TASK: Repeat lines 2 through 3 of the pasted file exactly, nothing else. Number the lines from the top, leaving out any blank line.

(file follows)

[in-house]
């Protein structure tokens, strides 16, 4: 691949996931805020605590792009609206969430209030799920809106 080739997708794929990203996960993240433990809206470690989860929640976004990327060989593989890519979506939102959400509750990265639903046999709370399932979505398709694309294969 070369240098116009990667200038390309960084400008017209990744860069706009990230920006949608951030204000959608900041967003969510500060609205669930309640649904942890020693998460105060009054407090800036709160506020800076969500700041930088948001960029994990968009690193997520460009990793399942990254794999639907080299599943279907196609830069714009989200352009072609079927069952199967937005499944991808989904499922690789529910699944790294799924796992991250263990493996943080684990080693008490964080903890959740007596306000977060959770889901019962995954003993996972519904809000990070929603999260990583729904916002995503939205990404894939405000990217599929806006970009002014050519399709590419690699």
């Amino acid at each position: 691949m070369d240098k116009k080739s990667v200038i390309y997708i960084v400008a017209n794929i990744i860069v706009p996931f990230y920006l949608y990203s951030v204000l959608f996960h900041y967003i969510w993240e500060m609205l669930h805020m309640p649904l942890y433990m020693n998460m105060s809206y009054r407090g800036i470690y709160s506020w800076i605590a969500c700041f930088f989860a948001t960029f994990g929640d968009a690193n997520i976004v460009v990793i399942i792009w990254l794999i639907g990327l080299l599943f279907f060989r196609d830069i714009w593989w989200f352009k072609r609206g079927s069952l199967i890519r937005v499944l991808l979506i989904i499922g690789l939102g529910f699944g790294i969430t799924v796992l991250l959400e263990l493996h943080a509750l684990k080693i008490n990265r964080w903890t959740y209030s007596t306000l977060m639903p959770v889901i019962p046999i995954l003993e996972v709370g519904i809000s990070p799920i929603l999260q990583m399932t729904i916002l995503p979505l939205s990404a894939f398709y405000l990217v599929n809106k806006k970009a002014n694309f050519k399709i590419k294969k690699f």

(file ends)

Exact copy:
């Protein structure tokens, strides 16, 4: 691949996931805020605590792009609206969430209030799920809106 080739997708794929990203996960993240433990809206470690989860929640976004990327060989593989890519979506939102959400509750990265639903046999709370399932979505398709694309294969 070369240098116009990667200038390309960084400008017209990744860069706009990230920006949608951030204000959608900041967003969510500060609205669930309640649904942890020693998460105060009054407090800036709160506020800076969500700041930088948001960029994990968009690193997520460009990793399942990254794999639907080299599943279907196609830069714009989200352009072609079927069952199967937005499944991808989904499922690789529910699944790294799924796992991250263990493996943080684990080693008490964080903890959740007596306000977060959770889901019962995954003993996972519904809000990070929603999260990583729904916002995503939205990404894939405000990217599929806006970009002014050519399709590419690699």
């Amino acid at each position: 691949m070369d240098k116009k080739s990667v200038i390309y997708i960084v400008a017209n794929i990744i860069v706009p996931f990230y920006l949608y990203s951030v204000l959608f996960h900041y967003i969510w993240e500060m609205l669930h805020m309640p649904l942890y433990m020693n998460m105060s809206y009054r407090g800036i470690y709160s506020w800076i605590a969500c700041f930088f989860a948001t960029f994990g929640d968009a690193n997520i976004v460009v990793i399942i792009w990254l794999i639907g990327l080299l599943f279907f060989r196609d830069i714009w593989w989200f352009k072609r609206g079927s069952l199967i890519r937005v499944l991808l979506i989904i499922g690789l939102g529910f699944g790294i969430t799924v796992l991250l959400e263990l493996h943080a509750l684990k080693i008490n990265r964080w903890t959740y209030s007596t306000l977060m639903p959770v889901i019962p046999i995954l003993e996972v709370g519904i809000s990070p799920i929603l999260q990583m399932t729904i916002l995503p979505l939205s990404a894939f398709y405000l990217v599929n809106k806006k970009a002014n694309f050519k399709i590419k294969k690699f």